The Knicks failed to make the playoffs and we could have seen it coming

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knicks_suck“Nobody was expecting this,” Knicks head coach Mike Woodson said of his team missing the playoffs for the first time since 2010.

“At the beginning of the season, nobody ever thought we’d be in this situation, in this position that we’re in right now,” said star forward Carmelo Anthony, who will not play in the postseason for the first time in his 11 year career. After coming into last year’s postseason as the second seed in the Eastern Conference, the New York Knicks are a lottery team. But to say no one was expecting this outcome would be a lie.

On Oct. 15 of last year, practically six months ago to the day, ESPN’s computer-based, analytics driven computer projection system called SCHOENE predicted that the Knicks would finish the season 37-45. Their current record after 80 games? 35-45 and eliminated from the playoff race.

In explaining why the SCHONE projections had the Knicks faring so poorly, two of the reasons Kevin Pelton gave were the team’s projected 3-point outage and the aging roster. Both proved true to an extent, as you’ll see later in this column.

Six months ago, the team’s response to this prediction was typically and naturally bombastic.

“Sometimes there’s glitches in the computer,’’ Anthony said on Oct. 16. “That’s all I can say.’’

WoodsonWoodson took it even further, asking if the computer model is the one that plays. “It’s a computer system. I don’t think computers run up and down the floor,” Woodson said. “You still have to play the game, guys. I don’t get caught up in that. I don’t have any control over the computers. The only thing I can control is our team and how we play.’’

Half a year later, Woodson and Anthony were singing different tunes about how their season turned so sour.

Nowitzki, Conley, Dragic, Stoudemire key for NBA Teams Chasing Final Playoff Spots

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With one week left in the NBA regular season, the pressure is on for two Eastern Conference teams and four Western Conference teams fighting for the final playoff spots. Millions will intently watch what transpires over the next seven days as teams face must-win games, and the effort and intensity pick up.

Each of these half-dozen teams have a player who will greatly impact the fate of their clubs the rest of the way.

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Sprung: Jeremy Lin won’t cut it for Rockets with Patrick Beverley out

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JeremyLinSH1Dwight Howard, James Harden and Chandler Parsons are the big-name players, but the Houston Rockets would not be a top-four team in the Western Conference without Patrick Beverley.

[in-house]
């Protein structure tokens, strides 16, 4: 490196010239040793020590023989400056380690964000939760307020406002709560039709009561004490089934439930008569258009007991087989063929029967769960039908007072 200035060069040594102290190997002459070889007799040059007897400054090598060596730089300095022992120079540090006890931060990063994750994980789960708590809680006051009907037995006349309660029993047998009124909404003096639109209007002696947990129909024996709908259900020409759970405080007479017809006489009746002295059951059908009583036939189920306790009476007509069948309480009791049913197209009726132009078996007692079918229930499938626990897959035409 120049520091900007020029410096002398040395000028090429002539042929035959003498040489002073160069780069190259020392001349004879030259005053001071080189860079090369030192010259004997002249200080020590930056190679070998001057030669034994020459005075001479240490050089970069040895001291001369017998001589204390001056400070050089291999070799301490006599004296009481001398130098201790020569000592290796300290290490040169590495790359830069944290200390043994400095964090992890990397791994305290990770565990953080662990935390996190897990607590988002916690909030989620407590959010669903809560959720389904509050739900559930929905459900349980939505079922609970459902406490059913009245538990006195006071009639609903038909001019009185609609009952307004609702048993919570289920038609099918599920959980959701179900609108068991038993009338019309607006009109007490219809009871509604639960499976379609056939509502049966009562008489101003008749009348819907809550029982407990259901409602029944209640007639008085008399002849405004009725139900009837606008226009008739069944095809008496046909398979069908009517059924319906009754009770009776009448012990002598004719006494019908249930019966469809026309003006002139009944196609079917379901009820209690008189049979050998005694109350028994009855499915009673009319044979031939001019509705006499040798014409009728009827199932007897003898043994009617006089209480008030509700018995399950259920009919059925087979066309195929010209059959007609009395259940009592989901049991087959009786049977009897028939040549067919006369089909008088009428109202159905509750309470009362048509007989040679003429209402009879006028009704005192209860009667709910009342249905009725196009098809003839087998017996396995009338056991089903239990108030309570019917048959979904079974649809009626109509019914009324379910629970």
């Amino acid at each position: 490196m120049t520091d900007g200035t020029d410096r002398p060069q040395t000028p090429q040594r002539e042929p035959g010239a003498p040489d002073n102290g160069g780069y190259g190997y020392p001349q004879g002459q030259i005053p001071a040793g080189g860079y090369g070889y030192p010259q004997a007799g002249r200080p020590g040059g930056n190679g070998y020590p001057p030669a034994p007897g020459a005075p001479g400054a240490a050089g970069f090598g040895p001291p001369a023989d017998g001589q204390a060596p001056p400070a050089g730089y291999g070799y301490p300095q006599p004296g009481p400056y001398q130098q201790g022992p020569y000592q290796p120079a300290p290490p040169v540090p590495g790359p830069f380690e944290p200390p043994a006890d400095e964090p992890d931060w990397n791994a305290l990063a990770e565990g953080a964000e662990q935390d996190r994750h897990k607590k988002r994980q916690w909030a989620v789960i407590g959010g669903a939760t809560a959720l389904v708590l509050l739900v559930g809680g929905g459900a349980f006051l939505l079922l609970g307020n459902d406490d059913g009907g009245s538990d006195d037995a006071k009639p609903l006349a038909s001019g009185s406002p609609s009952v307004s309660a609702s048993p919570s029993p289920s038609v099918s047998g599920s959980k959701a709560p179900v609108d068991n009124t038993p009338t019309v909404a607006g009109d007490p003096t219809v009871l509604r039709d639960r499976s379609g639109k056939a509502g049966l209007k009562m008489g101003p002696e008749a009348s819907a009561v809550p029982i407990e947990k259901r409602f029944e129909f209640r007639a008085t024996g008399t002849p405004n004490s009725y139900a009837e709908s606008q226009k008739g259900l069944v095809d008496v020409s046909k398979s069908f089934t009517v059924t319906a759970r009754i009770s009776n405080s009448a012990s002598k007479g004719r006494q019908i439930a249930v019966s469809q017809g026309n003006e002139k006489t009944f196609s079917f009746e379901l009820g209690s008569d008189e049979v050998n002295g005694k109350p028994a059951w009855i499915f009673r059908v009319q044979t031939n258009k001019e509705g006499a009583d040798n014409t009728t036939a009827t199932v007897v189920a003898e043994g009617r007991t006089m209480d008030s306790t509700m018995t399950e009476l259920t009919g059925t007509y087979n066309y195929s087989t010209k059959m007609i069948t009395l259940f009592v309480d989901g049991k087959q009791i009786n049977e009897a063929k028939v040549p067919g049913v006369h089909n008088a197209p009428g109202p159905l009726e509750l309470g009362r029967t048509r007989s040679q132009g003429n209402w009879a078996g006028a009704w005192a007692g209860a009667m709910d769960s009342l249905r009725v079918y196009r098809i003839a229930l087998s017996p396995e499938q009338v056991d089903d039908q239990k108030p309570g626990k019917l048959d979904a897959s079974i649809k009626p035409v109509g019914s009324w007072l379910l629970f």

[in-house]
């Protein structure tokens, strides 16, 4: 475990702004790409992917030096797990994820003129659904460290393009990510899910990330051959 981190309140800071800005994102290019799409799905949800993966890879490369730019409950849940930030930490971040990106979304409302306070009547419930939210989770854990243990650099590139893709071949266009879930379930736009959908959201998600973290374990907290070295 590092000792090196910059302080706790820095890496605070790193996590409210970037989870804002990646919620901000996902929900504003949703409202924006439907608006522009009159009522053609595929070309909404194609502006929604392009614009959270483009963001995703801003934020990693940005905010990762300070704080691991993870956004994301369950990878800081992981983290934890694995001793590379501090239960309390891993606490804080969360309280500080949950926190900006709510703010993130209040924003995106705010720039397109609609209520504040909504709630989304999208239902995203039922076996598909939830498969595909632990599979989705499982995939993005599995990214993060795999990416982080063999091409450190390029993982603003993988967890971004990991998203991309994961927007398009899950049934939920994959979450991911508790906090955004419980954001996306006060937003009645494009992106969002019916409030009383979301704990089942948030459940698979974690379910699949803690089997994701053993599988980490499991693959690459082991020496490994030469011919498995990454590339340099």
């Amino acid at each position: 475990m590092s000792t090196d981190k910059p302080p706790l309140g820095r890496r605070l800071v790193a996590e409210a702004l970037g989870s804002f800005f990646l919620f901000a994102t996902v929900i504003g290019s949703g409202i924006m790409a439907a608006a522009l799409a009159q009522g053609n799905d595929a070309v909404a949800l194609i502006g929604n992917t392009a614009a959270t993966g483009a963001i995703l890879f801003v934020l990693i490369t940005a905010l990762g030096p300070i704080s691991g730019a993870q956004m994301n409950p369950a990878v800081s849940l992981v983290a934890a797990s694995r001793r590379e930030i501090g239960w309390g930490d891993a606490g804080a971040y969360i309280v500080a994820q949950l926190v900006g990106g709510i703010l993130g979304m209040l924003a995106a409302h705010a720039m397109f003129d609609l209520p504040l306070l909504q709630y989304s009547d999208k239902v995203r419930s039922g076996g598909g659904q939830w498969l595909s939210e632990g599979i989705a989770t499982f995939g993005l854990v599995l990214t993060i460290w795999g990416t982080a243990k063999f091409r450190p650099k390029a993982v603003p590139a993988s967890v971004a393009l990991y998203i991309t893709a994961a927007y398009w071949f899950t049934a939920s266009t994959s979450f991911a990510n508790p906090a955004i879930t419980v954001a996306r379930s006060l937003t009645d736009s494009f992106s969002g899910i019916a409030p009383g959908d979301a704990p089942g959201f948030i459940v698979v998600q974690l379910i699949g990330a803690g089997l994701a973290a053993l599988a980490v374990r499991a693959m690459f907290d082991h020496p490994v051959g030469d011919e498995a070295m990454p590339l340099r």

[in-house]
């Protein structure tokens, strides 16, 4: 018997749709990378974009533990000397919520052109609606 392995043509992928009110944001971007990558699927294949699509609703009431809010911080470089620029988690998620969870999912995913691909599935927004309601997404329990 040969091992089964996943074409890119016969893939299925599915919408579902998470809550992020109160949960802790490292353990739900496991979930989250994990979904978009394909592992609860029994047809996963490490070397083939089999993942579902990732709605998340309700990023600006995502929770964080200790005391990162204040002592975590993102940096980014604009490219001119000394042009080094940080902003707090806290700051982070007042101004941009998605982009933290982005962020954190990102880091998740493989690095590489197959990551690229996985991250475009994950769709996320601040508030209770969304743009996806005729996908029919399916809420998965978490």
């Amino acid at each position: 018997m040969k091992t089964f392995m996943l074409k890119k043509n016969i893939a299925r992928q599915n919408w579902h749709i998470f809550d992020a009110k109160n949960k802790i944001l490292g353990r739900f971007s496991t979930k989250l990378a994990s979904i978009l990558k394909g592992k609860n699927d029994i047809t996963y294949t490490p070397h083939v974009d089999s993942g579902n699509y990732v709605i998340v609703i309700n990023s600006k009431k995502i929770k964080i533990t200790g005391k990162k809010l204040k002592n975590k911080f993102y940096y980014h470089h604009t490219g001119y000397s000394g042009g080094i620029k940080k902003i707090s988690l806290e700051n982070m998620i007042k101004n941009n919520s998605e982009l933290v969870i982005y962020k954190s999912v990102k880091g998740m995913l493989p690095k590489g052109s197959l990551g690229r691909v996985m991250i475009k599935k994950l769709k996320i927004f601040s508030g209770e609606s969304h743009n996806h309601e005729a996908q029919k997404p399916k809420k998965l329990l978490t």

Houston is 36-16 when Patrick Beverley starts, but they will miss him for at least two weeks (and likely for the duration of the regular season) with a torn meniscus. His replacement is one Jeremy Lin.

You remember him, right?

Even if Beverley doesn’t have the best offensive and defensive numbers, it doesn’t seem likely that Lin has the skill set to adequately replace what Beverley does for this team.

“Obviously we’re going to miss Pat’s defensive intensity and passion and the energy he brings every single possession,” Parsons told SheridanHoops.

Sprung: A Statistical Look Inside The 2014 Sweet 16

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ncaaAs it often does, the NCAA Tournament provided a wild first weekend.

Mercer saved Warren Buffett $1 billion, Dayton won the state of Ohio and reached the Sweet 16 for the first time in 30 years, Stanford sent Andrew Wiggins and Kansas packing, and the young Kentucky Wildcats ended Wichita State’s dream season.

So out of the 32 second and third-round games won by the 16 teams still in contention for the national championship, what statistical trends and insights can we gain from looking back at what the successful teams did to reach this point?

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Goran Dragic: Creative, energetic, unafraid and the savior of the Phoenix Suns’ season

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PHX_Dragic_GoranGoran Dragic slashes, drives and penetrates into the lane like no other NBA player, creatively opening up space to create for himself and his Phoenix Suns teammates. That creativity, though, comes with a heavy price: the beating he takes on a nightly basis as he hurtles into and bounces around defenders with his breathtakingly fun to watch forays towards the basket which sweep opponents and fans alike off their feet like a swift and strong gust of wind.

Dragic’s offensive game is so unique stylistically, but this year he’s coupled his singular energy and fervor with the efficiency both Dragic and his Suns have lacked. For any ball-handler to shoot over 50 percent from the field and nearly 42 percent from three is impressive. For Dragic to do so with his number of minutes and a usage rate, especially when guard Eric Bledsoe was injured, makes him one of the NBA’s most valuable players this season on the league’s most surprisingly successful squads.

“He’s really stepped up his game this year, especially when we needed him when Eric went out,” said Suns head coach Jeff Hornacek. “He was playing great prior to that, but then without Eric he maybe averaged 22 points a game. He had to play bigger minutes for us. He’s a great player.”

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